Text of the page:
One of the most important things we do in life is learn. We learn from our mistakes, we learn from the experience of those around us, we learn from experts. We have an incredible capacity for learning and many reasons for doing so.
I have never met a successful person who has accomplished anything without learning and I have never talked to an expert on any subject who thinks that they’ve learned all there is in any given course of study or expertise.
Learning is still being done on subjects that have been solidified in our existence for centuries. In policing we continually learn about human behaviour, officer safety, and crime prevention. So you can understand that if we are still learning about things that should be second nature to us, it stands to reason we must educate ourselves about social media and how to best utilize the power that it holds.
I have been teaching social media use for nearly three years in both formal and informal environments and I know that I haven’t even come close to understanding all the ways in which it can be used, nor have I realized all of the abilities that lie within it.
Education about a topic comes in many forms. Experience, theory, practical; can all lend to how we educate ourselves about the use of social media. Even then, what works for one, does not work for all and what garners positive results for one agency can be detrimental to the efforts of another.
Formal learning from those that have some degree of experience or expertise is an absolute, but think of the ways that can be carried out. Webinars, tutorials, classroom lecture, and conferences can all be venues for formal education. Watching how others perform, populate the social space, and engage with their communities can provide a virtual setting that is safe and secure.
In law enforcement we often turn to role-playing as an invaluable resource to create the, “I’ve been here before” mentality. The same can hold true in the social space. I have often looked at other agencies when they are responding to crisis communication situations, defending their position on a given subject, or responding to community questions and I have played the part of the agency to determine how I would perform in the same situation.
But, there lies an inherent beauty in looking beyond the borders of our profession. Look at how the public and businesses conduct themselves and learn from the best of the private industry and the public. Social media was not created by law enforcement so it would be logical to look to the creators for guidance and education… the community at large created the popularity of social media. The companies that have provided the platforms have changed how they work in response to the community demands.
Yes, we are unique and we have laws, rules, and regulations that can create challenges inherent to our line of work, but other corporations and industries have their own challenges that are unique to them as well.
I ensure that when I find things that are new and exciting or show a potential for success, I share them with others and I know that others do it for me. That’s part of the education cycle. Always learning, always looking to improve.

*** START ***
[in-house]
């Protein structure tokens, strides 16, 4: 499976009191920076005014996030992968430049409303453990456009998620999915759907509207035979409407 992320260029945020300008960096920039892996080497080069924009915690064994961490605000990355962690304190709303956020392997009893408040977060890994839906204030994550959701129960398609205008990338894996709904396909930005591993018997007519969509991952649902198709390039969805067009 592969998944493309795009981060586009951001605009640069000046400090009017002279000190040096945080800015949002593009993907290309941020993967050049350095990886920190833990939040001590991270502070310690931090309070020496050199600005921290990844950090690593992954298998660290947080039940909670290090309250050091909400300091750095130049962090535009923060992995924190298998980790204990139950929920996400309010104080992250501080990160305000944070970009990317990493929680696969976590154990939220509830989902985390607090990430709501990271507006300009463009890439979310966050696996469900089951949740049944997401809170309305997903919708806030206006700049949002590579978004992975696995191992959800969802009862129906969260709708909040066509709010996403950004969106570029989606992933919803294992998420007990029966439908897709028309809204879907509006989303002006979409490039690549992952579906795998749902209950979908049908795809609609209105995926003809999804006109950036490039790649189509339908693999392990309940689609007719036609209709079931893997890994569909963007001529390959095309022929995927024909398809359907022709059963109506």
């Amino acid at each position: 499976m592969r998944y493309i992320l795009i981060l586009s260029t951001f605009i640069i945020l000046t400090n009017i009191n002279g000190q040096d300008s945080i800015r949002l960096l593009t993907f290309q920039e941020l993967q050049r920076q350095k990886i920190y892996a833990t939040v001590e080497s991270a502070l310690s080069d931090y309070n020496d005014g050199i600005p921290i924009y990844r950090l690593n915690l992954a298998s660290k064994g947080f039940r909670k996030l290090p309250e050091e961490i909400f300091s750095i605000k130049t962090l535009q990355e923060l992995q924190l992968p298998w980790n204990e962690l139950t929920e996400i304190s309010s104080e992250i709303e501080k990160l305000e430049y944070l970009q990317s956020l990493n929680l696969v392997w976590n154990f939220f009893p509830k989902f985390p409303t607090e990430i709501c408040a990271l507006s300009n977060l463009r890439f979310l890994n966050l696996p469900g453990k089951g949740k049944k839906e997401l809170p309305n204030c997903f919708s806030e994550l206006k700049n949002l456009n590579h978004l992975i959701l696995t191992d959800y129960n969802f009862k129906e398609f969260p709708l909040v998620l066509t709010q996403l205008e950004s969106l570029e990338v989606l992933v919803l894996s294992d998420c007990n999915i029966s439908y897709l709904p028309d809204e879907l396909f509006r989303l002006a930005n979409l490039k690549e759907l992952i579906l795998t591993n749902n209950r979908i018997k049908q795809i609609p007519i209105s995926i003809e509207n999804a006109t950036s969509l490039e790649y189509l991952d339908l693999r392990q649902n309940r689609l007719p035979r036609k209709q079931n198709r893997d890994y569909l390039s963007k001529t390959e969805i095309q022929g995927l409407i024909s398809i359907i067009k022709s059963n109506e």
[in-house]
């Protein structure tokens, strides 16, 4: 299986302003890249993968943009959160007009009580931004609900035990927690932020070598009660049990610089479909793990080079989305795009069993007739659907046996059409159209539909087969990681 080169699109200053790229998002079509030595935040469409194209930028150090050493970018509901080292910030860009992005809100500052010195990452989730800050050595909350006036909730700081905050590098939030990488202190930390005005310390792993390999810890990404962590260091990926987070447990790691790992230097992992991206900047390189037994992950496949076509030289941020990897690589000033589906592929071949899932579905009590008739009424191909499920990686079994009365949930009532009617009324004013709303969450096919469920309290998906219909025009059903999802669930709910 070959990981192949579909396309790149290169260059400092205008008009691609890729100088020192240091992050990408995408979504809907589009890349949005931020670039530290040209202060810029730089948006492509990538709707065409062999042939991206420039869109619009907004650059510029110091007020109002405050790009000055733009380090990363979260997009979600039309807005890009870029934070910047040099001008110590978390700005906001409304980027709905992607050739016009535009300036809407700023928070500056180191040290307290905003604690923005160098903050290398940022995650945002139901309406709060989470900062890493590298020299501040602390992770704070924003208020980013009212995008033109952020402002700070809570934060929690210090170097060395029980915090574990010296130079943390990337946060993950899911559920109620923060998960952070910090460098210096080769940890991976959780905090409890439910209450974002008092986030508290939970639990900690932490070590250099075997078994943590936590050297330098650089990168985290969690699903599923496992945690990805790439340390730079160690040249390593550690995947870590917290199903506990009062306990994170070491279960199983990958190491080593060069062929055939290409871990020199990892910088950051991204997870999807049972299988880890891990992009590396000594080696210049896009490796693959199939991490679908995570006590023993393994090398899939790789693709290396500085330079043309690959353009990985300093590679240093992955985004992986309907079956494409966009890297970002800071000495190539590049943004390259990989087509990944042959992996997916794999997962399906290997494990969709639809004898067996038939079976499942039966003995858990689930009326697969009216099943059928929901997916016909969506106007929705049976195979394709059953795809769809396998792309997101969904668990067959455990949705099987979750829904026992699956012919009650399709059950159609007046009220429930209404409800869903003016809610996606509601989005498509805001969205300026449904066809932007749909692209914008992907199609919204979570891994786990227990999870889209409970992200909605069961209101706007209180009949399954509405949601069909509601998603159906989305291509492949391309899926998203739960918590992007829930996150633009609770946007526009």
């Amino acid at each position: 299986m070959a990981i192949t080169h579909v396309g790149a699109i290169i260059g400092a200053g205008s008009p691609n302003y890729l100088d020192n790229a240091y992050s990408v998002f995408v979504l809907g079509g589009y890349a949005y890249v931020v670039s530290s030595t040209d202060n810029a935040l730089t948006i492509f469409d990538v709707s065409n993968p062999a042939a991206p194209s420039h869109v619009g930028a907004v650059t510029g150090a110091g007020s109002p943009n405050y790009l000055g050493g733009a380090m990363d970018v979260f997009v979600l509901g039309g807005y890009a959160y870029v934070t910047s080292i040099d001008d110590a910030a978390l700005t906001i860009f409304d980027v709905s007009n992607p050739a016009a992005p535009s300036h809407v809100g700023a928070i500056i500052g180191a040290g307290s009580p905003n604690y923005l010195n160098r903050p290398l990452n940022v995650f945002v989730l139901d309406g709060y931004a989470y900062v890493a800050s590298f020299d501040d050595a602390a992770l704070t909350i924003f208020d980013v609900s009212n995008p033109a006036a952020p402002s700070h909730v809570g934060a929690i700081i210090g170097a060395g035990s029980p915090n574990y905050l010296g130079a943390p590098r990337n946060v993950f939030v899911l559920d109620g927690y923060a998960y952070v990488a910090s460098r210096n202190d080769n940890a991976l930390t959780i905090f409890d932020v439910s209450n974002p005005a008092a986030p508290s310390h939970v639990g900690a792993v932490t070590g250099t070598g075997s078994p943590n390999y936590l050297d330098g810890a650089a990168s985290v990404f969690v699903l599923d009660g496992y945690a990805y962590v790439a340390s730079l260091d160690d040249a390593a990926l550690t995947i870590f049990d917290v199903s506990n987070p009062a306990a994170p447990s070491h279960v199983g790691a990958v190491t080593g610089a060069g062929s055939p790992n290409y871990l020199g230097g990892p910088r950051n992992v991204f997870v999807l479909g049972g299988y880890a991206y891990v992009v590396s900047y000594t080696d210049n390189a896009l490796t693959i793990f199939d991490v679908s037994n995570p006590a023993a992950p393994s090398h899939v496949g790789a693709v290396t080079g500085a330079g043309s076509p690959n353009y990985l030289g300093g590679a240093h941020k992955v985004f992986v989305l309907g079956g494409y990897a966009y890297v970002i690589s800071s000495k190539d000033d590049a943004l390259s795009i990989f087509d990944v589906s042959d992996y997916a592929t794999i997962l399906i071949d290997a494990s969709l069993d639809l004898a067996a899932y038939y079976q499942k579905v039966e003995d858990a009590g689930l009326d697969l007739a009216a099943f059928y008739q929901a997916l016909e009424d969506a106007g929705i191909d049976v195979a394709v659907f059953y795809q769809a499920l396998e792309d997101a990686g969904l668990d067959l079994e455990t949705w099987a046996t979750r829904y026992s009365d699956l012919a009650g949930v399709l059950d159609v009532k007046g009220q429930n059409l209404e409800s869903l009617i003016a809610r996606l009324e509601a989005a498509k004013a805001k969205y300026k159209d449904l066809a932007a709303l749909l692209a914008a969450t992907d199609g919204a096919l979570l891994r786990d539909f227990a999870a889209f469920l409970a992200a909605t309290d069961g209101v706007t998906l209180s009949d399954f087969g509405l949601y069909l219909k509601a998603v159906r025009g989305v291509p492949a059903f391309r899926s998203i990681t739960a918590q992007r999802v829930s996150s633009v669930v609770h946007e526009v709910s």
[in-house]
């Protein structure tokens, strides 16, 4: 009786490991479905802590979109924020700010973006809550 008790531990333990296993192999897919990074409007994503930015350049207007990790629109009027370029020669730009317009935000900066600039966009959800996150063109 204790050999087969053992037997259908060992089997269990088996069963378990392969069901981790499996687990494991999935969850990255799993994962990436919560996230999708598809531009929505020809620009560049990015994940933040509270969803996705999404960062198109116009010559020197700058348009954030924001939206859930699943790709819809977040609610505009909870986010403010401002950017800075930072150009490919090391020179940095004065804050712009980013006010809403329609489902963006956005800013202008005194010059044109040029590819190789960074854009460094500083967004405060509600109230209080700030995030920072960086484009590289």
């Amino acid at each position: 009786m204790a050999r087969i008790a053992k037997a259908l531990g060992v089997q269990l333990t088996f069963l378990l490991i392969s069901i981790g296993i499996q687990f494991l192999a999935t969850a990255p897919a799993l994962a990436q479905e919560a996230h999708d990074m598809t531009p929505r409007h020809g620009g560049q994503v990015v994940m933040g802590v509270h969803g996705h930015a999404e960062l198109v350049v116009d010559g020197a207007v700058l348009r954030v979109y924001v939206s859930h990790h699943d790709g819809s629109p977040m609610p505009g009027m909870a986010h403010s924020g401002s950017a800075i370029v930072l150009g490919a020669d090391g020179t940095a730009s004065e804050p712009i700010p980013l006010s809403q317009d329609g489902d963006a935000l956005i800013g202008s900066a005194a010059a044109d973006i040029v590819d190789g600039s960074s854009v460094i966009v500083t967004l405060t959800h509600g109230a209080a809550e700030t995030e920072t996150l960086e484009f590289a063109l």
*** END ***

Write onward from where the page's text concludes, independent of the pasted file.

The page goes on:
Call on those that appear to be leaders in the social media field, both from a policing perspective but also from the private sector. I have reached out to many experts for advice and they are all willing to provide assistance. The best part of that is that often you can help educate them on how we work and some of the unique challenges that we experience. In turn as a result of seeing that first hand, I’ve seen the experts help educate the public for us and often times, a message from someone outside of law enforcement can have a stronger level of influence than those from within.
Finally, don’t ever be fooled by experience, or in this case, lack thereof. Those of us that have been around social media for some time may think we have all the answers. Don’t discount the ideas of someone that is new to the space. In fact, latch onto them. They haven’t been jaded by, “Been there, done that” and their ideas may be just different enough that it could be the next big form of outreach. I have learned from the people I teach in every class that I’ve been a part of.
Those who need education in social media are not just the members that are tasked with using it, but also their supervisors so that they not only understand what their people are doing but what can be accomplished and what can’t be. But it doesn’t stop there. Every rank within your organization needs to be educated to the reasons your organization is using social media, that outcomes that you are trying to reach and the outputs you’ll use to achieve them. Social media is an extension, or it better be an extension, of your overall communications strategy so every player involved needs that education so that achievement can come with less resistance and more support from the top down, the bottom up, and every lateral stakeholder there is.
Finally, educate your public. Let them know what you are doing. There is a really good chance that they are going to help you refine your presence because if you are doing it for them, and you should be, their input can be invaluable. There’s a good chance, they’ll be able to educate you as well.
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